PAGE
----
12 September 2017 by Russell Cockburn
Also: UK government delays Making Tax Digital and Taylor Review proposes changes for employment contributions.
The UK courts have finally ruled on the long-running and much-awaited Rangers FC tax case. This involved the use of employee benefits trusts to reduce the employer’s exposure to employees’ tax and national insurance liabilities.
The employer made payments to trusts, which then made loans to the footballers. While in the earlier stages of the case at the tax tribunal and in the lower courts, the emphasis was on the technicalities and the strict legalities of the mechanisms used by the club to achieve it aims.
As the case moved up the courts the emphasis shifted to examine the true nature of the eventual payments to the footballers and whether the loans ought to have be categorised as the footballers’ earnings from the outset.
The Supreme Court, the highest in the UK, eventually concluded the latter. The true nature of the loans was that the footballers had simply received earnings from their work, which should be liable to income tax and national insurance contributions.
In reality, the money had been paid over to the employees as reward for services carried out during the course of employment and in such circumstances the identity of any intermediary recipient could be disregarded when the true nature of the ‘earnings’ was examined.
“The decision will clarify many other cases that have been held up awaiting this outcome”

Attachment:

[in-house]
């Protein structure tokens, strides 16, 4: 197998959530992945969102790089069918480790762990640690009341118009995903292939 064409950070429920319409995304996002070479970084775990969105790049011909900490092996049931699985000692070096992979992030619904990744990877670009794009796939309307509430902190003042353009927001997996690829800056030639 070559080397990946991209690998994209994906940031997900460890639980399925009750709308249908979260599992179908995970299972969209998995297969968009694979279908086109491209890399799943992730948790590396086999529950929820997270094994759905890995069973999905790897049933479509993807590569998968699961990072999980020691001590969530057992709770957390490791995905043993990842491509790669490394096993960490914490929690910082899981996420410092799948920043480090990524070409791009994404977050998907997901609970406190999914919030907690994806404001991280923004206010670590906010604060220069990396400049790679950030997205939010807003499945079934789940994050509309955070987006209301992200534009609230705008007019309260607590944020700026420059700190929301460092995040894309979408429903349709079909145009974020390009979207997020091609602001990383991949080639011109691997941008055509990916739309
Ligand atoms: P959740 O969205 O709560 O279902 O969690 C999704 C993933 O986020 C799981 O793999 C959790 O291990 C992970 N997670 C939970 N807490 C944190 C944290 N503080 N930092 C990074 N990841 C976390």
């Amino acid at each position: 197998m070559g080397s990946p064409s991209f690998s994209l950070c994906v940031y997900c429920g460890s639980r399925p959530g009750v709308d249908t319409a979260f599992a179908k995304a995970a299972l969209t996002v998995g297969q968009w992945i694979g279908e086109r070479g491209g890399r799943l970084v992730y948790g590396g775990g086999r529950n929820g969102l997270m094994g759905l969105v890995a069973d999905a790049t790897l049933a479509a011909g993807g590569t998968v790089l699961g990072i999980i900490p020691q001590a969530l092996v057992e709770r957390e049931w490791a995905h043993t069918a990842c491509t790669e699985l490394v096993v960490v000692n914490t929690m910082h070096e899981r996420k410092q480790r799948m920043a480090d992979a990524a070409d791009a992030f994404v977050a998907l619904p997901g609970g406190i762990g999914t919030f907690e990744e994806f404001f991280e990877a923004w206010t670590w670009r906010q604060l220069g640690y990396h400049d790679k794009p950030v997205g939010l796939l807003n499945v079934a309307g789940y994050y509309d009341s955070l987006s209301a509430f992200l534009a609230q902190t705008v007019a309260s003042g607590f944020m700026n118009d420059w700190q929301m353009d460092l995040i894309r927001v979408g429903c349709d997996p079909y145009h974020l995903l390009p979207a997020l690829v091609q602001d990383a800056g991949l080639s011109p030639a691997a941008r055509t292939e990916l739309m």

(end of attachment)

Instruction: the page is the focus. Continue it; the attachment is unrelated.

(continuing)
The inevitable result from this conclusion was that the footballers should have been taxed via the normal employers PAYE mechanisms on these payments and so the club owed a substantial debt to HMRC.
In this case the employer went into liquidation and HMRC’s realistic chance of recovering the money it is owed is significantly in doubt. The more important issue here is that the decision will clarify many other cases that have been held up awaiting this outcome.
It is an important and emphatic victory for HMRC in its long-running dispute with businesses and the tax profession over the veracity of such tax avoidance arrangements. Now the case is finished, it is likely to result in a significant number of settlements with the tax department.
The key point that comes out of the judgment is that the court took the perhaps simplistic view that tax law in the UK imposes an income tax liability on ‘remuneration’ that has been paid to the employee, no matter who is the actual initial recipient and even where that initial recipient is an intermediary third party.
There can be little doubt that this decision is a landmark in the UK courts’ modern attitude to tax avoidance, especially in light of the recent negative attitudes among politicians, the media and the public at large to structured tax avoidance.
Many individuals and businesses that have used such schemes in the past will now have to reach settlements with HMRC and the department will no doubt trumpet this judgment as an important victory in its battle with the tax avoidance industry.
How much actual cash it recovers as a result of the decision remains to be seen.
It is unsurprising that the second finance bill of 2017, following the summer election, is to reintroduce almost all the tax proposals and provisions that were drooped from the first one in the run-up to the general election in June this year.